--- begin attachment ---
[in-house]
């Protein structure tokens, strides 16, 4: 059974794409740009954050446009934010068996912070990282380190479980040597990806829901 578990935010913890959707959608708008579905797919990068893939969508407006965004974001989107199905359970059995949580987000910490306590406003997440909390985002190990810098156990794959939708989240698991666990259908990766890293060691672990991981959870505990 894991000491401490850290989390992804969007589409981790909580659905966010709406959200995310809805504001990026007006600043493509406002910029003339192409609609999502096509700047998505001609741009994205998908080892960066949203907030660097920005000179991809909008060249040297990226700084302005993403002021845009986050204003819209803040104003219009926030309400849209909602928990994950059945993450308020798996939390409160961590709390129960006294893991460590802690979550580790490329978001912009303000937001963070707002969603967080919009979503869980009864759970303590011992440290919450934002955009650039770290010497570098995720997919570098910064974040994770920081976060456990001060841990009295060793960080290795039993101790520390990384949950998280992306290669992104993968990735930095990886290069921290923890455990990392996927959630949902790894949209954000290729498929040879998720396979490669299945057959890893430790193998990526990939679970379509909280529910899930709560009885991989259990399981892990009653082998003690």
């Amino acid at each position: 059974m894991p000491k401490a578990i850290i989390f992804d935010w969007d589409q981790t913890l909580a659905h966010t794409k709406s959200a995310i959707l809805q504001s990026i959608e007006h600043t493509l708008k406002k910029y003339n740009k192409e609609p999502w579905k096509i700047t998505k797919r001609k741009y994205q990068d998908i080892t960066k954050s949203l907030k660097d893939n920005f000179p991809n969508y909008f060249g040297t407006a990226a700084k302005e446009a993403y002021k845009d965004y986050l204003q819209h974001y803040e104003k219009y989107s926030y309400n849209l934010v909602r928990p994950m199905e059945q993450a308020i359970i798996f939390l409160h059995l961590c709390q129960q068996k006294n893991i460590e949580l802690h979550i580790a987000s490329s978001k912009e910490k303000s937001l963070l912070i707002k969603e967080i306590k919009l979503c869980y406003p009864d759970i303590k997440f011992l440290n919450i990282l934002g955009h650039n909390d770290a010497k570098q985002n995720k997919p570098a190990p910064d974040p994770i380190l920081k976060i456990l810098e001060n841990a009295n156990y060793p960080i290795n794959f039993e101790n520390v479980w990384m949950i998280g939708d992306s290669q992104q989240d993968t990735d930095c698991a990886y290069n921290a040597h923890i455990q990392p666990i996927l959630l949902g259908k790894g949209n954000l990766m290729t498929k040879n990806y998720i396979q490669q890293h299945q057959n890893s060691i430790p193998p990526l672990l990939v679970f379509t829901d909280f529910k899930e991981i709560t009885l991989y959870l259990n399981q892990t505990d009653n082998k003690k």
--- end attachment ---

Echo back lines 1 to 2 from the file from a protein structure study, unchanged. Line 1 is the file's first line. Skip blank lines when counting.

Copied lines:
[in-house]
């Protein structure tokens, strides 16, 4: 059974794409740009954050446009934010068996912070990282380190479980040597990806829901 578990935010913890959707959608708008579905797919990068893939969508407006965004974001989107199905359970059995949580987000910490306590406003997440909390985002190990810098156990794959939708989240698991666990259908990766890293060691672990991981959870505990 894991000491401490850290989390992804969007589409981790909580659905966010709406959200995310809805504001990026007006600043493509406002910029003339192409609609999502096509700047998505001609741009994205998908080892960066949203907030660097920005000179991809909008060249040297990226700084302005993403002021845009986050204003819209803040104003219009926030309400849209909602928990994950059945993450308020798996939390409160961590709390129960006294893991460590802690979550580790490329978001912009303000937001963070707002969603967080919009979503869980009864759970303590011992440290919450934002955009650039770290010497570098995720997919570098910064974040994770920081976060456990001060841990009295060793960080290795039993101790520390990384949950998280992306290669992104993968990735930095990886290069921290923890455990990392996927959630949902790894949209954000290729498929040879998720396979490669299945057959890893430790193998990526990939679970379509909280529910899930709560009885991989259990399981892990009653082998003690």